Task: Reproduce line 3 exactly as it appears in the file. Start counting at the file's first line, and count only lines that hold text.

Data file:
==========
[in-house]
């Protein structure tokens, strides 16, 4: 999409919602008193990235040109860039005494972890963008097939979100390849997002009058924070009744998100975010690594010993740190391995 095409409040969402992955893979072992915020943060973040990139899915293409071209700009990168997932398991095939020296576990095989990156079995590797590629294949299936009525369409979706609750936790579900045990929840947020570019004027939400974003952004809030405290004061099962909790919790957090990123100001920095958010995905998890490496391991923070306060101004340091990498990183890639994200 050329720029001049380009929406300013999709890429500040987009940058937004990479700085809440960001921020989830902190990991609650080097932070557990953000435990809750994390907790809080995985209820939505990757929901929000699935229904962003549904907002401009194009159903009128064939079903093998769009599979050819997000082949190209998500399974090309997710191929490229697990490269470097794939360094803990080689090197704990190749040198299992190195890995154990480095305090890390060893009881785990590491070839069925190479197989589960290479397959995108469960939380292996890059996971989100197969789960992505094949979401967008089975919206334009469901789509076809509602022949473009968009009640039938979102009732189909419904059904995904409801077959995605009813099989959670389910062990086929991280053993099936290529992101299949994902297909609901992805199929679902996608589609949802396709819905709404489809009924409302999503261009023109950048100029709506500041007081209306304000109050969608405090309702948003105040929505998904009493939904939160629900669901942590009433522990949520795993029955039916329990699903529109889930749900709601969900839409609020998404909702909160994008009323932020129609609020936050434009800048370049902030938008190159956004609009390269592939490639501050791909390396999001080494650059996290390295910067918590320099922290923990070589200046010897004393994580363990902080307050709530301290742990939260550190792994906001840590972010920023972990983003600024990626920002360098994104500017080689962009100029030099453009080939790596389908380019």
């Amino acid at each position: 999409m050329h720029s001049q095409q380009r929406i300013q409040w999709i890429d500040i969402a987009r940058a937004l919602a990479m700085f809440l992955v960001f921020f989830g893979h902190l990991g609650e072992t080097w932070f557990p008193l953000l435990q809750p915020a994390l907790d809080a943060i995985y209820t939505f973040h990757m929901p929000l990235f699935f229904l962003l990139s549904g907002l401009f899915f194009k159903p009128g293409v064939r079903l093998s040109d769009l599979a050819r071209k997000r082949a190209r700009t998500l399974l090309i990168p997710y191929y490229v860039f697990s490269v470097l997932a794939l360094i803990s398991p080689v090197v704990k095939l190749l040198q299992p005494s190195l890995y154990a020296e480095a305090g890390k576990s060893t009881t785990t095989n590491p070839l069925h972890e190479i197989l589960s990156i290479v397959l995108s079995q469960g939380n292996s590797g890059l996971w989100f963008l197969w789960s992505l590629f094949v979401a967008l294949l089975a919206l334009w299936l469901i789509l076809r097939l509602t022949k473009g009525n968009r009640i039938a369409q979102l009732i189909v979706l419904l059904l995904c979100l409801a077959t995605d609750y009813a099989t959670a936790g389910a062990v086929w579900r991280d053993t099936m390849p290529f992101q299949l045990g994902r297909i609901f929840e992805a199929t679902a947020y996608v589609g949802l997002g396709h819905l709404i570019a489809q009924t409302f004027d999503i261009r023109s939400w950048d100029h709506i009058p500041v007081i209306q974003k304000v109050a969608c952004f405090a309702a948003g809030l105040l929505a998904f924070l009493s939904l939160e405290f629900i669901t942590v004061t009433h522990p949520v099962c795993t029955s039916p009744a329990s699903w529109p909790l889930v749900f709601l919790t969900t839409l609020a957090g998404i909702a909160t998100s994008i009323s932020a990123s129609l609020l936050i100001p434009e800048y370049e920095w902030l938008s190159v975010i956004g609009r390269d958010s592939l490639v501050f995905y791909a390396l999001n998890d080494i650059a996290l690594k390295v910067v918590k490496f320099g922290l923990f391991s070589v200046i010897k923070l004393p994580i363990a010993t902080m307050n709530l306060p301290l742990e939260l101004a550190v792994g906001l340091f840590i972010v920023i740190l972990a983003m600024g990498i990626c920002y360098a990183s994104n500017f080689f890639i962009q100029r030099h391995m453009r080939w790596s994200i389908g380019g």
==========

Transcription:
């Amino acid at each position: 999409m050329h720029s001049q095409q380009r929406i300013q409040w999709i890429d500040i969402a987009r940058a937004l919602a990479m700085f809440l992955v960001f921020f989830g893979h902190l990991g609650e072992t080097w932070f557990p008193l953000l435990q809750p915020a994390l907790d809080a943060i995985y209820t939505f973040h990757m929901p929000l990235f699935f229904l962003l990139s549904g907002l401009f899915f194009k159903p009128g293409v064939r079903l093998s040109d769009l599979a050819r071209k997000r082949a190209r700009t998500l399974l090309i990168p997710y191929y490229v860039f697990s490269v470097l997932a794939l360094i803990s398991p080689v090197v704990k095939l190749l040198q299992p005494s190195l890995y154990a020296e480095a305090g890390k576990s060893t009881t785990t095989n590491p070839l069925h972890e190479i197989l589960s990156i290479v397959l995108s079995q469960g939380n292996s590797g890059l996971w989100f963008l197969w789960s992505l590629f094949v979401a967008l294949l089975a919206l334009w299936l469901i789509l076809r097939l509602t022949k473009g009525n968009r009640i039938a369409q979102l009732i189909v979706l419904l059904l995904c979100l409801a077959t995605d609750y009813a099989t959670a936790g389910a062990v086929w579900r991280d053993t099936m390849p290529f992101q299949l045990g994902r297909i609901f929840e992805a199929t679902a947020y996608v589609g949802l997002g396709h819905l709404i570019a489809q009924t409302f004027d999503i261009r023109s939400w950048d100029h709506i009058p500041v007081i209306q974003k304000v109050a969608c952004f405090a309702a948003g809030l105040l929505a998904f924070l009493s939904l939160e405290f629900i669901t942590v004061t009433h522990p949520v099962c795993t029955s039916p009744a329990s699903w529109p909790l889930v749900f709601l919790t969900t839409l609020a957090g998404i909702a909160t998100s994008i009323s932020a990123s129609l609020l936050i100001p434009e800048y370049e920095w902030l938008s190159v975010i956004g609009r390269d958010s592939l490639v501050f995905y791909a390396l999001n998890d080494i650059a996290l690594k390295v910067v918590k490496f320099g922290l923990f391991s070589v200046i010897k923070l004393p994580i363990a010993t902080m307050n709530l306060p301290l742990e939260l101004a550190v792994g906001l340091f840590i972010v920023i740190l972990a983003m600024g990498i990626c920002y360098a990183s994104n500017f080689f890639i962009q100029r030099h391995m453009r080939w790596s994200i389908g380019g």